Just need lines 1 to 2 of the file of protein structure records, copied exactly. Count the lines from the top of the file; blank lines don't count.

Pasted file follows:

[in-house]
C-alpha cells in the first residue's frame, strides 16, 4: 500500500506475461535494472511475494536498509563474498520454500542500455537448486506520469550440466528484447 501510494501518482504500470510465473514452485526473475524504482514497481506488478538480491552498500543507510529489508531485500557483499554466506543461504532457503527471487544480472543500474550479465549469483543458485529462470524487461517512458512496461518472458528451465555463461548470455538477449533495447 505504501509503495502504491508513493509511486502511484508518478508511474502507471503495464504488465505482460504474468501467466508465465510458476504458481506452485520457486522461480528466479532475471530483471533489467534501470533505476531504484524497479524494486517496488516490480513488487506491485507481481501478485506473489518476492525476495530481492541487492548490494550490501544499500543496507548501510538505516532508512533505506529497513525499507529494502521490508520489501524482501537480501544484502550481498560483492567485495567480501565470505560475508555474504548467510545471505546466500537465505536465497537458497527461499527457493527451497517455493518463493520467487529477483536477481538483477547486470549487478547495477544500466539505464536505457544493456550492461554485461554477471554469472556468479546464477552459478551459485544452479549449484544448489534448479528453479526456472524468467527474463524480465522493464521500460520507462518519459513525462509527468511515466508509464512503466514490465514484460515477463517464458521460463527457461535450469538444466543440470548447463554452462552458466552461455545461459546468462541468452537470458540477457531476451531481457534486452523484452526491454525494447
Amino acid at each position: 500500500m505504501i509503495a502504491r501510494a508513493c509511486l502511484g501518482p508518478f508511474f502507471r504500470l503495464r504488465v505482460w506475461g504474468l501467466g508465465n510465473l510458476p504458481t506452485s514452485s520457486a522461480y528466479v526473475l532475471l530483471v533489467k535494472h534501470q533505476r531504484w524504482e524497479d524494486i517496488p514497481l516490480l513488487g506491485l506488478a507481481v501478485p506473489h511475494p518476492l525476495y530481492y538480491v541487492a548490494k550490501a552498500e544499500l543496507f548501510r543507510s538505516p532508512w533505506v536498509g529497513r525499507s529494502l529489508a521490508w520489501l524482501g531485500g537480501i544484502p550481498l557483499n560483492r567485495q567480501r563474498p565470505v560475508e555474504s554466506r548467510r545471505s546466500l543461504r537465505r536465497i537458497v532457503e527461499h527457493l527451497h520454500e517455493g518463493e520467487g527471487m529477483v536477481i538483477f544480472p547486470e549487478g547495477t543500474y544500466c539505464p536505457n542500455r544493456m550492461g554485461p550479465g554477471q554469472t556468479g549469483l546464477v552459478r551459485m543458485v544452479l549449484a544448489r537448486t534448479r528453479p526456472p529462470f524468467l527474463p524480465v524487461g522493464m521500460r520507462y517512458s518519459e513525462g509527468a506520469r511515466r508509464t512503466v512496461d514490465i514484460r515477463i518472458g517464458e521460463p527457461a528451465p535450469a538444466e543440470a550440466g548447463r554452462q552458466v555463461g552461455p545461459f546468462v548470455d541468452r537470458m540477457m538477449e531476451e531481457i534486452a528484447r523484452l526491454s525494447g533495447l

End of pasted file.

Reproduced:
[in-house]
C-alpha cells in the first residue's frame, strides 16, 4: 500500500506475461535494472511475494536498509563474498520454500542500455537448486506520469550440466528484447 501510494501518482504500470510465473514452485526473475524504482514497481506488478538480491552498500543507510529489508531485500557483499554466506543461504532457503527471487544480472543500474550479465549469483543458485529462470524487461517512458512496461518472458528451465555463461548470455538477449533495447 505504501509503495502504491508513493509511486502511484508518478508511474502507471503495464504488465505482460504474468501467466508465465510458476504458481506452485520457486522461480528466479532475471530483471533489467534501470533505476531504484524497479524494486517496488516490480513488487506491485507481481501478485506473489518476492525476495530481492541487492548490494550490501544499500543496507548501510538505516532508512533505506529497513525499507529494502521490508520489501524482501537480501544484502550481498560483492567485495567480501565470505560475508555474504548467510545471505546466500537465505536465497537458497527461499527457493527451497517455493518463493520467487529477483536477481538483477547486470549487478547495477544500466539505464536505457544493456550492461554485461554477471554469472556468479546464477552459478551459485544452479549449484544448489534448479528453479526456472524468467527474463524480465522493464521500460520507462518519459513525462509527468511515466508509464512503466514490465514484460515477463517464458521460463527457461535450469538444466543440470548447463554452462552458466552461455545461459546468462541468452537470458540477457531476451531481457534486452523484452526491454525494447